How accurate are predictions? Every day we have plans. Even if that plan is to do nothing. At some point understanding the weather becomes a factor in the decision of what to do, where to go or what to wear. A product manager at Minitab answered a question we have wondered about. How accurate are those weather forecasters?”
There are three main forecast periods: 10-day, five-day and next-day. The experiment recorded 10-day, five-day, and next-day weather forecasts. Over 30 days, the rolling forecast and the actual weather was recorded. Some days were more accurate than others. Not surprising, the 10-day forecast was less accurate than the five-day forecast, and the five-day was less accurate than the next-day forecast.
As the prediction date moved closer to the actual date, less variability was observed in the prediction. Usually, we’re talking about the standard deviation of defects, whether in the technological or manufacturer space. However, in our case, we’re talking about the extent which one weather forecaster would agree with another. Do experts mostly agree or mostly disagree? A low standard deviation isn’t always good, and a high isn’t always bad. Standard deviation is a factor of the observation data spread. In our case, how close one weather forecaster is to another in their predictions to the actual forecast.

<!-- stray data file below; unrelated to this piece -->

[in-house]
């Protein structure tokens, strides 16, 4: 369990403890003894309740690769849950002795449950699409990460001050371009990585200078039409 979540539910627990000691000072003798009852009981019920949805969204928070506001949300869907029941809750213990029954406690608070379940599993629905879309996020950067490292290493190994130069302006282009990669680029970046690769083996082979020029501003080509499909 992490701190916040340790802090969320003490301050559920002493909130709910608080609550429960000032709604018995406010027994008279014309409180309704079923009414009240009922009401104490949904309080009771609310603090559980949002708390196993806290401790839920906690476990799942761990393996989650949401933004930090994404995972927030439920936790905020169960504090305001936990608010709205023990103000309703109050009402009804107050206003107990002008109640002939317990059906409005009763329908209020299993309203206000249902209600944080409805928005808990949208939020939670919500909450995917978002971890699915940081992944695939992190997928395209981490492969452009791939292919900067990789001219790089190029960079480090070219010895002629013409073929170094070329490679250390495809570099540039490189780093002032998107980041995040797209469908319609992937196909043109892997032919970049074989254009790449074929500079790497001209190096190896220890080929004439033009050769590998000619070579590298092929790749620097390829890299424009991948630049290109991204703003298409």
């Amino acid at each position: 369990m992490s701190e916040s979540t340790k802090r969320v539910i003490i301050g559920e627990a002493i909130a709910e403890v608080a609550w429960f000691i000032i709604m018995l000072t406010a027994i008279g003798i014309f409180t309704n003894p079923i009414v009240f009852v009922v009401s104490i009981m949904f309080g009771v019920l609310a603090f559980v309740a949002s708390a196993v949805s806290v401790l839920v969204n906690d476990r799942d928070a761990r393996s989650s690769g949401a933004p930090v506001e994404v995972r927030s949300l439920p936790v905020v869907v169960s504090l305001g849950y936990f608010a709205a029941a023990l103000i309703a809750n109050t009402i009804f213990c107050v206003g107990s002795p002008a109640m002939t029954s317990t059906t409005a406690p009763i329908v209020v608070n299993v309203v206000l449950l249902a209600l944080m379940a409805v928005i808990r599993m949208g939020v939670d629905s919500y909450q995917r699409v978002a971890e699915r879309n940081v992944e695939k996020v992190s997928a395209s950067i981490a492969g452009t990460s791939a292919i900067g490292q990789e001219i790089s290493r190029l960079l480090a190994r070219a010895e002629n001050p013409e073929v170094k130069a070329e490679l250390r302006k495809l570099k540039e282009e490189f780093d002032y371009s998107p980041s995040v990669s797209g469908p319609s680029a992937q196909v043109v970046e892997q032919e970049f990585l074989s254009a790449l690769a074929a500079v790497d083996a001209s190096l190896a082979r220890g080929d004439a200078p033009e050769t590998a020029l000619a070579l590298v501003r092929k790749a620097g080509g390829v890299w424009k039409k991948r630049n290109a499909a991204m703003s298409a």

The standard deviations varied based on the forecast period. The 10-day forecast had a standard deviation of 6.2 degrees, with the high temp off as much as 8 degrees and the low temp off by as much as 17 degrees. The standard deviations of the five-days (4.3 degrees) and the next-days (2.1 degrees) were less pronounced.